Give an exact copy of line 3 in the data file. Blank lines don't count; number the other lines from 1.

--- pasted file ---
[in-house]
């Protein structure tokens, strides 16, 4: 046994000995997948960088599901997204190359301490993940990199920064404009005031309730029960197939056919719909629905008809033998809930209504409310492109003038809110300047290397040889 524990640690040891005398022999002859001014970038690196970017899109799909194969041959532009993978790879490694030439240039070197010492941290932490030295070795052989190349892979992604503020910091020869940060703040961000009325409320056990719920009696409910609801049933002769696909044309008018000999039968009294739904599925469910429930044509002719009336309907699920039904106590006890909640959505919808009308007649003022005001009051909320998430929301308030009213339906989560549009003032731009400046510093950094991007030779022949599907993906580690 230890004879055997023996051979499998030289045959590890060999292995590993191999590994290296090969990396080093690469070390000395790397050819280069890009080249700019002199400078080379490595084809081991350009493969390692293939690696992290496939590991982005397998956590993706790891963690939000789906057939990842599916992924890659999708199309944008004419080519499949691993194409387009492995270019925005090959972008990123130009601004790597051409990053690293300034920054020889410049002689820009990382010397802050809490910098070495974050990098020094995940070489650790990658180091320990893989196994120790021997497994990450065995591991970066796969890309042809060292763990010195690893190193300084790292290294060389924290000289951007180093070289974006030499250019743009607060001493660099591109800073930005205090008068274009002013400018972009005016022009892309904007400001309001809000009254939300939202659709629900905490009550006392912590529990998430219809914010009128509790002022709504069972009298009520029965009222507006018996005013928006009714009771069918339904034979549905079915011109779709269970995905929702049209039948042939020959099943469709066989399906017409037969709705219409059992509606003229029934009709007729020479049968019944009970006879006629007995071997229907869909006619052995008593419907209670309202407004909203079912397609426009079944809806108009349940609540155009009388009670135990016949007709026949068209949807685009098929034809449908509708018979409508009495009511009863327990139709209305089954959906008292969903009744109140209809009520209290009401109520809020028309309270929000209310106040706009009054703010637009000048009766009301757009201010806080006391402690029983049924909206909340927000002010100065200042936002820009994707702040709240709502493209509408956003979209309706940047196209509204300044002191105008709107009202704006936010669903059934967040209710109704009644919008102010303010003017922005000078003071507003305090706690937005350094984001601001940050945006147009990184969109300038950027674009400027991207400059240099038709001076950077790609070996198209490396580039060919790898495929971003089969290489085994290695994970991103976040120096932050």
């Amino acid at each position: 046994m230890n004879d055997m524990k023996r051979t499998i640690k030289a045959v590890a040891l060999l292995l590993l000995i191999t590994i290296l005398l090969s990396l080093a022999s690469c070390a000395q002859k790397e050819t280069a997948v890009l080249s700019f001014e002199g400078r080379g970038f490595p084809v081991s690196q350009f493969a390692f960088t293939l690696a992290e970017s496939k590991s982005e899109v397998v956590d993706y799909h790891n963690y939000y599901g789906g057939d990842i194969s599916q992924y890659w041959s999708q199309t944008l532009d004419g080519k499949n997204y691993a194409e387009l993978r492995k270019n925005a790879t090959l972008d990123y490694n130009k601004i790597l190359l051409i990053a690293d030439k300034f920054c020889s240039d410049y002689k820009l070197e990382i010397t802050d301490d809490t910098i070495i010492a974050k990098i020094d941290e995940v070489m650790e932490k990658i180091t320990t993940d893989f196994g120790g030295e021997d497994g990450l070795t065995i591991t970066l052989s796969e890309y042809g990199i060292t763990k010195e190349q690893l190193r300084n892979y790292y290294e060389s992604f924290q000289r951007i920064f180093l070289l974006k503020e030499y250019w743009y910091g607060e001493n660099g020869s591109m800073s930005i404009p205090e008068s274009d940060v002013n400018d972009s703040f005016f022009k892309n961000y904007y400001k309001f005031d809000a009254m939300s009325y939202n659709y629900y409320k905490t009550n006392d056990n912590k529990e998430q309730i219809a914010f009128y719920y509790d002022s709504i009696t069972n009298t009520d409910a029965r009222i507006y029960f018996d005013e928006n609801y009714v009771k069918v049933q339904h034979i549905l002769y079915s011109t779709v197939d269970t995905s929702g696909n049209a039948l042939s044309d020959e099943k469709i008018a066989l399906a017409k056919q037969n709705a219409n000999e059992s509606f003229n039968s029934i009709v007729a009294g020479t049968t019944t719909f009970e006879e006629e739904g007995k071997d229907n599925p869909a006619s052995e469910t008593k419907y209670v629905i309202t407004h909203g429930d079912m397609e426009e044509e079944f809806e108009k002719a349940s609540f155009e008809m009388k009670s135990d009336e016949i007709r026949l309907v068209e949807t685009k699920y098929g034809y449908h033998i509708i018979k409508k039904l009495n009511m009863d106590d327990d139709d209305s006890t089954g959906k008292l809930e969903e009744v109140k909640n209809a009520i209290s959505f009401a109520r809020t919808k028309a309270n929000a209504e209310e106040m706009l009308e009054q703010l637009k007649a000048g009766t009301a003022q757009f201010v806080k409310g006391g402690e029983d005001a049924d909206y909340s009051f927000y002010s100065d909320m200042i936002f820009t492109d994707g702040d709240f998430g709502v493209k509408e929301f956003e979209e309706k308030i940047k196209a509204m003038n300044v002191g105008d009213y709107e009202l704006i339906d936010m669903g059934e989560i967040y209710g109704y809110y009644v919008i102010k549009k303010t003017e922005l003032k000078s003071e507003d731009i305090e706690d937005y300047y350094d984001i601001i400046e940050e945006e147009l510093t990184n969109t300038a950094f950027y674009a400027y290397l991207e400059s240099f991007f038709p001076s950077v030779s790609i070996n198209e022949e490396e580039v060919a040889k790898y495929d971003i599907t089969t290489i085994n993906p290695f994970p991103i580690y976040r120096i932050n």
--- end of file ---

């Amino acid at each position: 046994m230890n004879d055997m524990k023996r051979t499998i640690k030289a045959v590890a040891l060999l292995l590993l000995i191999t590994i290296l005398l090969s990396l080093a022999s690469c070390a000395q002859k790397e050819t280069a997948v890009l080249s700019f001014e002199g400078r080379g970038f490595p084809v081991s690196q350009f493969a390692f960088t293939l690696a992290e970017s496939k590991s982005e899109v397998v956590d993706y799909h790891n963690y939000y599901g789906g057939d990842i194969s599916q992924y890659w041959s999708q199309t944008l532009d004419g080519k499949n997204y691993a194409e387009l993978r492995k270019n925005a790879t090959l972008d990123y490694n130009k601004i790597l190359l051409i990053a690293d030439k300034f920054c020889s240039d410049y002689k820009l070197e990382i010397t802050d301490d809490t910098i070495i010492a974050k990098i020094d941290e995940v070489m650790e932490k990658i180091t320990t993940d893989f196994g120790g030295e021997d497994g990450l070795t065995i591991t970066l052989s796969e890309y042809g990199i060292t763990k010195e190349q690893l190193r300084n892979y790292y290294e060389s992604f924290q000289r951007i920064f180093l070289l974006k503020e030499y250019w743009y910091g607060e001493n660099g020869s591109m800073s930005i404009p205090e008068s274009d940060v002013n400018d972009s703040f005016f022009k892309n961000y904007y400001k309001f005031d809000a009254m939300s009325y939202n659709y629900y409320k905490t009550n006392d056990n912590k529990e998430q309730i219809a914010f009128y719920y509790d002022s709504i009696t069972n009298t009520d409910a029965r009222i507006y029960f018996d005013e928006n609801y009714v009771k069918v049933q339904h034979i549905l002769y079915s011109t779709v197939d269970t995905s929702g696909n049209a039948l042939s044309d020959e099943k469709i008018a066989l399906a017409k056919q037969n709705a219409n000999e059992s509606f003229n039968s029934i009709v007729a009294g020479t049968t019944t719909f009970e006879e006629e739904g007995k071997d229907n599925p869909a006619s052995e469910t008593k419907y209670v629905i309202t407004h909203g429930d079912m397609e426009e044509e079944f809806e108009k002719a349940s609540f155009e008809m009388k009670s135990d009336e016949i007709r026949l309907v068209e949807t685009k699920y098929g034809y449908h033998i509708i018979k409508k039904l009495n009511m009863d106590d327990d139709d209305s006890t089954g959906k008292l809930e969903e009744v109140k909640n209809a009520i209290s959505f009401a109520r809020t919808k028309a309270n929000a209504e209310e106040m706009l009308e009054q703010l637009k007649a000048g009766t009301a003022q757009f201010v806080k409310g006391g402690e029983d005001a049924d909206y909340s009051f927000y002010s100065d909320m200042i936002f820009t492109d994707g702040d709240f998430g709502v493209k509408e929301f956003e979209e309706k308030i940047k196209a509204m003038n300044v002191g105008d009213y709107e009202l704006i339906d936010m669903g059934e989560i967040y209710g109704y809110y009644v919008i102010k549009k303010t003017e922005l003032k000078s003071e507003d731009i305090e706690d937005y300047y350094d984001i601001i400046e940050e945006e147009l510093t990184n969109t300038a950094f950027y674009a400027y290397l991207e400059s240099f991007f038709p001076s950077v030779s790609i070996n198209e022949e490396e580039v060919a040889k790898y495929d971003i599907t089969t290489i085994n993906p290695f994970p991103i580690y976040r120096i932050n």